Initially, it may seem that the creation of metaphors doesn’t require aptitude for conceptual generalization and is more likely to be a “fantastic binomial“. However, “the source of metaphor is a conscious error in the taxonomy of objects” as “a meta­phor works as a categorical shift ... [it] rejects the object’s membership in the class to which it actually belongs and claims inclusion in a category to which it cannot be attributed on a rational basis. Metaphor is a challenge to nature” (Arutyunova, 1990, pp. 17–18). Thus, for a categorical shift to occur, it is necessary for the hierar­chy of generic concepts to have already been formed. “The word is converted into a ‘category’ only if the person is able to allocate specific and general features, and the word has a definite place in the ‘grid‘ of categories of different level of generality” (Kholodnaya, 2012, p. 230). To measure categorical ability, the subtest “Similarities” of d. Wechsler’s test was used. Stimulus material was formed by 13 pairs of words; for each pair, the subject must find similarity between two concepts (Filimonenko & Timofeev, 2004).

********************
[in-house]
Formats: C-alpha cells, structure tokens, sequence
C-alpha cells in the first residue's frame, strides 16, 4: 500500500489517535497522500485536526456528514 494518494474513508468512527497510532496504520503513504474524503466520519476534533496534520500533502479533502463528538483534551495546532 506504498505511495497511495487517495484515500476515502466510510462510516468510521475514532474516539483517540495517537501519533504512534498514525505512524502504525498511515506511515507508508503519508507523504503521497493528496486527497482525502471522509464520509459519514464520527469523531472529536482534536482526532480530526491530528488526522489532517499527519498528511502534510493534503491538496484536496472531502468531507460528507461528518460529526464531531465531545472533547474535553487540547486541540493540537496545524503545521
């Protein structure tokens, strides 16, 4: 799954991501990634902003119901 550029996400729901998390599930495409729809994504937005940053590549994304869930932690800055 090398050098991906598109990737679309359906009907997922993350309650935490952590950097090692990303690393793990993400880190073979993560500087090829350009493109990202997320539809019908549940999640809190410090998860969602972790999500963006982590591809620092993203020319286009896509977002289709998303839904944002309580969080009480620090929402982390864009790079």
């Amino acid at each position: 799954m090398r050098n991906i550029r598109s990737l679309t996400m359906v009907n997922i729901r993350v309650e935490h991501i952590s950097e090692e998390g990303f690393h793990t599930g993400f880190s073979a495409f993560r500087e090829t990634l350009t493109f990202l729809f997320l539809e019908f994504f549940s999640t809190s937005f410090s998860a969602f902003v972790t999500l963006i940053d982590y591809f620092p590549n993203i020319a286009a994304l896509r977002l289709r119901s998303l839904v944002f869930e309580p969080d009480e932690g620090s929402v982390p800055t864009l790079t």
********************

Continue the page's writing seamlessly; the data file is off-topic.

This raises the concern that within-group differences in intellectual abilities might be minimal, because the sample of participants was initially formed of stu­dents from leading universities.

Hypothesis 3. The ability to create metaphorical names is related to the level of verbal creativity.